Monday, September 19, 2016
HOUSTON – A 50-year-old man residing in Houston has been arrested on charges that he attempted to transport explosives for the purpose of injury or destruction of property, announced U.S. Attorney Kenneth Magidson along with Special Agent in Charge Perrye K. Turner of the FBI.
Cary Lee Ogborn is charged with attempting to transport explosives with the intent that those explosives be used to kill, injure, or intimidate any individual or to damage or destroy a vehicle or building. He was arrested late Friday after picking up a package he believed contained such explosives. He is expected to make his initial appearance before U.S. Magistrate Judge Frances H. Stacy at 2:00 p.m. today.
The criminal complaint, filed upon his arrest, alleges he initiated an anonymous online order of explosive materials on a network of computers designed to conceal his true IP address. Ogborn allegedly went to an online marketplace that enables vendors and users to conduct anonymous transactions involving the sale of illegal goods.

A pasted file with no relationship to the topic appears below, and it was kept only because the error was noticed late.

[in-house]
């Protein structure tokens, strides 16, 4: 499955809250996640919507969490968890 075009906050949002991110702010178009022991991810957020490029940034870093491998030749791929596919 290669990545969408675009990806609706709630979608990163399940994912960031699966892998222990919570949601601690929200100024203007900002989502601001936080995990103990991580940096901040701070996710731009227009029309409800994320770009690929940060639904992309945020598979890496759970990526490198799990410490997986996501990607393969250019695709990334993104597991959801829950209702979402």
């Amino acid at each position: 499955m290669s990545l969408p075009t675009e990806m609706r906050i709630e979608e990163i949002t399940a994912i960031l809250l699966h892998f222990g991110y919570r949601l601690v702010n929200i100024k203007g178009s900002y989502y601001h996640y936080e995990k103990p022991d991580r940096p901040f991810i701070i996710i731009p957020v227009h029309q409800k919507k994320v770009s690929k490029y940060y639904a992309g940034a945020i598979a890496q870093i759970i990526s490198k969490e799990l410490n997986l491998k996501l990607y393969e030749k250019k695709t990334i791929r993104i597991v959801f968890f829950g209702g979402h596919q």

Beginning on or around Aug. 20, 2016, Ogborn allegedly sent a private message via this network seeking items he intended to use to cause the explosion of a building. According to the complaint, Ogborn continued to communicate with someone he believed was a vendor, but whom was actually an undercover FBI employee.
Ogborn eventually placed an order for items he intended to use to destroy a vehicle and a building, according to the charges. After receiving notice that his package had arrived in his post office box, Ogborn allegedly retrieved the package and opened it.
He was arrested soon thereafter.
If convicted, he faces up to 10 years in prison and a fine of up to $250,000.
The FBI Joint Terrorism Task Force conducted the investigation with the assistance of the Montgomery County Sheriff’s Office, Houston High Intensity Drug Trafficking Area, Montgomery County Narcotics Enforcement Team and U.S. Postal Inspection Service.
A criminal complaint is a formal accusation of criminal conduct, not evidence.
A defendant is presumed innocent unless convicted through due process of law.